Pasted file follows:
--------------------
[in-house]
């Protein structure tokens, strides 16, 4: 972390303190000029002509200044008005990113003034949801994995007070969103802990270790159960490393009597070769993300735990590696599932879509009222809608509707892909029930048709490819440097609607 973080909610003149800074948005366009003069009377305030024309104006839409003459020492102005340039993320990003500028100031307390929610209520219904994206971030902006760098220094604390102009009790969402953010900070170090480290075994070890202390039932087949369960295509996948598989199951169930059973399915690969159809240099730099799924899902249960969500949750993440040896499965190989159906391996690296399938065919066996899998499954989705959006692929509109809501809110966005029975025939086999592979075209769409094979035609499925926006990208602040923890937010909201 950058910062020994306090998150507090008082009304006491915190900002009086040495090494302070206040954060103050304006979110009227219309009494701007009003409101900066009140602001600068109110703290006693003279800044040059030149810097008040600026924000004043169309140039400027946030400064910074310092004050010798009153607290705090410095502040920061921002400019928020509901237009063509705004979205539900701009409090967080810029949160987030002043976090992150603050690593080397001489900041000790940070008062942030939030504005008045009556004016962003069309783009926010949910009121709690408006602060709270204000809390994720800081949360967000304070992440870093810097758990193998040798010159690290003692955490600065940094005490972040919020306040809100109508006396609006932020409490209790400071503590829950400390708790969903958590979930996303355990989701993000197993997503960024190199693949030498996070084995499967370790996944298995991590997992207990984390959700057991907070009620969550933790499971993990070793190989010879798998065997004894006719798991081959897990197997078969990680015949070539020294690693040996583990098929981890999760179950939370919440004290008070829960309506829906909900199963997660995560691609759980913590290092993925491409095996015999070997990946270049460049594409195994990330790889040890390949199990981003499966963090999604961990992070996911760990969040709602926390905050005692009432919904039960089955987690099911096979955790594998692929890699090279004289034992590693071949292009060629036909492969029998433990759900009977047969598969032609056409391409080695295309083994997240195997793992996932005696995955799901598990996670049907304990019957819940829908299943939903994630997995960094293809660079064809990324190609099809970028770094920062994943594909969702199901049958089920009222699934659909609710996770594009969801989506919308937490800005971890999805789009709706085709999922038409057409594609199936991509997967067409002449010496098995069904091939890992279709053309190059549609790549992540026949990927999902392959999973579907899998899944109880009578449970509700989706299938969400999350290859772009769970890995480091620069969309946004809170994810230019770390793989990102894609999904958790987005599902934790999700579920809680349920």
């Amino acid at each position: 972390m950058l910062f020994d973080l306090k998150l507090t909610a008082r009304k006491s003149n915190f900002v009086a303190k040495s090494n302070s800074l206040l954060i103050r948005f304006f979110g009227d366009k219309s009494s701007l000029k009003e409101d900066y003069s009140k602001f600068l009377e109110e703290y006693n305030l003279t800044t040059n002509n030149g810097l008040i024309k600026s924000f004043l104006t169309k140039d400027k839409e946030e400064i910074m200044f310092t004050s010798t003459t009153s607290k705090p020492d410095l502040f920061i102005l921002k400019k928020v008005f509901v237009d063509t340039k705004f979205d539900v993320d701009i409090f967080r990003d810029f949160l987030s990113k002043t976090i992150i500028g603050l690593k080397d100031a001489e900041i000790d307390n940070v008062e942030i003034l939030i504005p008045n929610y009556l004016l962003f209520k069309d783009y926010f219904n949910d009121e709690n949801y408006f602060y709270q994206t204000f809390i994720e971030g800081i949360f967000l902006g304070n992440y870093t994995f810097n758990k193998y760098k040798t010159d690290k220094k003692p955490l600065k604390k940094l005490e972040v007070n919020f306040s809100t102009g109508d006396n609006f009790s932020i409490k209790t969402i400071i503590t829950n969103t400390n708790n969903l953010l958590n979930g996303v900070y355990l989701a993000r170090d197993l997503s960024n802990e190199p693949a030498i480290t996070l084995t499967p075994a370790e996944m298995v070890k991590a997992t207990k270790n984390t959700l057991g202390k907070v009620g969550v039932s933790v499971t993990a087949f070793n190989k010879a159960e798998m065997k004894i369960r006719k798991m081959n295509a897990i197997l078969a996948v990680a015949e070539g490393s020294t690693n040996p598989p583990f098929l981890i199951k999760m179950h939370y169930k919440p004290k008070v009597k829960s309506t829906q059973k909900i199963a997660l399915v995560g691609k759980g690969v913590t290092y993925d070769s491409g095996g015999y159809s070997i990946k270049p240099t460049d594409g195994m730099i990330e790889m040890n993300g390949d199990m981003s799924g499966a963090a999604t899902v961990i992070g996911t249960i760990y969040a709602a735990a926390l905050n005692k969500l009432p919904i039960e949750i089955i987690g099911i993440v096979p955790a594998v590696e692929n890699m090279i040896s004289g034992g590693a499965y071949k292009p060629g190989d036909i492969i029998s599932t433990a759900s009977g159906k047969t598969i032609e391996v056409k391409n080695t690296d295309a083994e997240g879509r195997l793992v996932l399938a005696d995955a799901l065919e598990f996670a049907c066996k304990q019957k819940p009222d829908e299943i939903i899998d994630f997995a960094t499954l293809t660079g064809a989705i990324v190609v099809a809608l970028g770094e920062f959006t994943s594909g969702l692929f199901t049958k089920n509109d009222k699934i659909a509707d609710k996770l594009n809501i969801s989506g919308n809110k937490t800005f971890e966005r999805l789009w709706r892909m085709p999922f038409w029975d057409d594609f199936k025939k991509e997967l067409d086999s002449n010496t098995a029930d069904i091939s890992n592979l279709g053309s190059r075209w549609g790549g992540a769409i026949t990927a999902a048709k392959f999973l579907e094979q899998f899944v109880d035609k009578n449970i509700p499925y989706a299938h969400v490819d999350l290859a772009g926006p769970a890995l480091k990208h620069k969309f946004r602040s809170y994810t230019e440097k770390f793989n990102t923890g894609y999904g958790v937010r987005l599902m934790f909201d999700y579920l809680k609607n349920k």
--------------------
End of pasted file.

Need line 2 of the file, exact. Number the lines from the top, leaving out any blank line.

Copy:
């Protein structure tokens, strides 16, 4: 972390303190000029002509200044008005990113003034949801994995007070969103802990270790159960490393009597070769993300735990590696599932879509009222809608509707892909029930048709490819440097609607 973080909610003149800074948005366009003069009377305030024309104006839409003459020492102005340039993320990003500028100031307390929610209520219904994206971030902006760098220094604390102009009790969402953010900070170090480290075994070890202390039932087949369960295509996948598989199951169930059973399915690969159809240099730099799924899902249960969500949750993440040896499965190989159906391996690296399938065919066996899998499954989705959006692929509109809501809110966005029975025939086999592979075209769409094979035609499925926006990208602040923890937010909201 950058910062020994306090998150507090008082009304006491915190900002009086040495090494302070206040954060103050304006979110009227219309009494701007009003409101900066009140602001600068109110703290006693003279800044040059030149810097008040600026924000004043169309140039400027946030400064910074310092004050010798009153607290705090410095502040920061921002400019928020509901237009063509705004979205539900701009409090967080810029949160987030002043976090992150603050690593080397001489900041000790940070008062942030939030504005008045009556004016962003069309783009926010949910009121709690408006602060709270204000809390994720800081949360967000304070992440870093810097758990193998040798010159690290003692955490600065940094005490972040919020306040809100109508006396609006932020409490209790400071503590829950400390708790969903958590979930996303355990989701993000197993997503960024190199693949030498996070084995499967370790996944298995991590997992207990984390959700057991907070009620969550933790499971993990070793190989010879798998065997004894006719798991081959897990197997078969990680015949070539020294690693040996583990098929981890999760179950939370919440004290008070829960309506829906909900199963997660995560691609759980913590290092993925491409095996015999070997990946270049460049594409195994990330790889040890390949199990981003499966963090999604961990992070996911760990969040709602926390905050005692009432919904039960089955987690099911096979955790594998692929890699090279004289034992590693071949292009060629036909492969029998433990759900009977047969598969032609056409391409080695295309083994997240195997793992996932005696995955799901598990996670049907304990019957819940829908299943939903994630997995960094293809660079064809990324190609099809970028770094920062994943594909969702199901049958089920009222699934659909609710996770594009969801989506919308937490800005971890999805789009709706085709999922038409057409594609199936991509997967067409002449010496098995069904091939890992279709053309190059549609790549992540026949990927999902392959999973579907899998899944109880009578449970509700989706299938969400999350290859772009769970890995480091620069969309946004809170994810230019770390793989990102894609999904958790987005599902934790999700579920809680349920």